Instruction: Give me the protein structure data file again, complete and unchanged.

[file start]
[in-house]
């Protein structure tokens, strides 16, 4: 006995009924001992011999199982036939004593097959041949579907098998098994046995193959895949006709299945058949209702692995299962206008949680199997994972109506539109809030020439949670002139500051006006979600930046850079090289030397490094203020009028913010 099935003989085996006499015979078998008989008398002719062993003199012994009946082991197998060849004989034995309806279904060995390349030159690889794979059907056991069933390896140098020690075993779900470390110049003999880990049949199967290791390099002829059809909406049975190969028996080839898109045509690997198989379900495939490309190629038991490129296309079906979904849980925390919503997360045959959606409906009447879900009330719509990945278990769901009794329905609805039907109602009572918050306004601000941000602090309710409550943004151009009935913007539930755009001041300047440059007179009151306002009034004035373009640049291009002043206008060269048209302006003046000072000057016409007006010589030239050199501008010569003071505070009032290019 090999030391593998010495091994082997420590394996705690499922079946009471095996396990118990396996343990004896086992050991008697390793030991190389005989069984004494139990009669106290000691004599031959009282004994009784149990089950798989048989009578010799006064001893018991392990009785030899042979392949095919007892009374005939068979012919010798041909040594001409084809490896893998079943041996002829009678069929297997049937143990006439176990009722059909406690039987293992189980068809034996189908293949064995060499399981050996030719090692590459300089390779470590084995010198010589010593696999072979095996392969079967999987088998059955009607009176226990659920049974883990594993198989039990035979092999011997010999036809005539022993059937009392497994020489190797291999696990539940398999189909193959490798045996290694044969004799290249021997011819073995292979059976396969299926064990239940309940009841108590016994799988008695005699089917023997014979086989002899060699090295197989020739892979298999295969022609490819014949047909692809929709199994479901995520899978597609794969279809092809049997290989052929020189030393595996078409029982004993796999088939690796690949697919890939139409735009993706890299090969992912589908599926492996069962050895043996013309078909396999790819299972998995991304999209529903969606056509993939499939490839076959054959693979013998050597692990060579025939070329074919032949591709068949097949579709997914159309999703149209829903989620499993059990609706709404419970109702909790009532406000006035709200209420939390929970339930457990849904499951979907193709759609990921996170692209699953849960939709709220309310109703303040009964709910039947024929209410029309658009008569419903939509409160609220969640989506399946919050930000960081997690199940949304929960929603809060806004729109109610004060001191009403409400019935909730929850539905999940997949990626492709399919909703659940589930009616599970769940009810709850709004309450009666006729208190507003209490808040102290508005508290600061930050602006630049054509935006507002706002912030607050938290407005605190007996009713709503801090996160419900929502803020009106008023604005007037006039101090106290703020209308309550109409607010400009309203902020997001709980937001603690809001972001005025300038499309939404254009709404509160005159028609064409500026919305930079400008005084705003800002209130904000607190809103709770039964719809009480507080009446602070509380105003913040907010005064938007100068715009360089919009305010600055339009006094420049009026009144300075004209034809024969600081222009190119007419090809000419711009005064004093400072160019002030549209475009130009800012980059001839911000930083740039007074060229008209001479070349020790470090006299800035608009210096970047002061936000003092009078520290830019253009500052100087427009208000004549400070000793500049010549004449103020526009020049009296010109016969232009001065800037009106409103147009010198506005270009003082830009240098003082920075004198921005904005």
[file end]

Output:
[in-house]
């Protein structure tokens, strides 16, 4: 006995009924001992011999199982036939004593097959041949579907098998098994046995193959895949006709299945058949209702692995299962206008949680199997994972109506539109809030020439949670002139500051006006979600930046850079090289030397490094203020009028913010 099935003989085996006499015979078998008989008398002719062993003199012994009946082991197998060849004989034995309806279904060995390349030159690889794979059907056991069933390896140098020690075993779900470390110049003999880990049949199967290791390099002829059809909406049975190969028996080839898109045509690997198989379900495939490309190629038991490129296309079906979904849980925390919503997360045959959606409906009447879900009330719509990945278990769901009794329905609805039907109602009572918050306004601000941000602090309710409550943004151009009935913007539930755009001041300047440059007179009151306002009034004035373009640049291009002043206008060269048209302006003046000072000057016409007006010589030239050199501008010569003071505070009032290019 090999030391593998010495091994082997420590394996705690499922079946009471095996396990118990396996343990004896086992050991008697390793030991190389005989069984004494139990009669106290000691004599031959009282004994009784149990089950798989048989009578010799006064001893018991392990009785030899042979392949095919007892009374005939068979012919010798041909040594001409084809490896893998079943041996002829009678069929297997049937143990006439176990009722059909406690039987293992189980068809034996189908293949064995060499399981050996030719090692590459300089390779470590084995010198010589010593696999072979095996392969079967999987088998059955009607009176226990659920049974883990594993198989039990035979092999011997010999036809005539022993059937009392497994020489190797291999696990539940398999189909193959490798045996290694044969004799290249021997011819073995292979059976396969299926064990239940309940009841108590016994799988008695005699089917023997014979086989002899060699090295197989020739892979298999295969022609490819014949047909692809929709199994479901995520899978597609794969279809092809049997290989052929020189030393595996078409029982004993796999088939690796690949697919890939139409735009993706890299090969992912589908599926492996069962050895043996013309078909396999790819299972998995991304999209529903969606056509993939499939490839076959054959693979013998050597692990060579025939070329074919032949591709068949097949579709997914159309999703149209829903989620499993059990609706709404419970109702909790009532406000006035709200209420939390929970339930457990849904499951979907193709759609990921996170692209699953849960939709709220309310109703303040009964709910039947024929209410029309658009008569419903939509409160609220969640989506399946919050930000960081997690199940949304929960929603809060806004729109109610004060001191009403409400019935909730929850539905999940997949990626492709399919909703659940589930009616599970769940009810709850709004309450009666006729208190507003209490808040102290508005508290600061930050602006630049054509935006507002706002912030607050938290407005605190007996009713709503801090996160419900929502803020009106008023604005007037006039101090106290703020209308309550109409607010400009309203902020997001709980937001603690809001972001005025300038499309939404254009709404509160005159028609064409500026919305930079400008005084705003800002209130904000607190809103709770039964719809009480507080009446602070509380105003913040907010005064938007100068715009360089919009305010600055339009006094420049009026009144300075004209034809024969600081222009190119007419090809000419711009005064004093400072160019002030549209475009130009800012980059001839911000930083740039007074060229008209001479070349020790470090006299800035608009210096970047002061936000003092009078520290830019253009500052100087427009208000004549400070000793500049010549004449103020526009020049009296010109016969232009001065800037009106409103147009010198506005270009003082830009240098003082920075004198921005904005």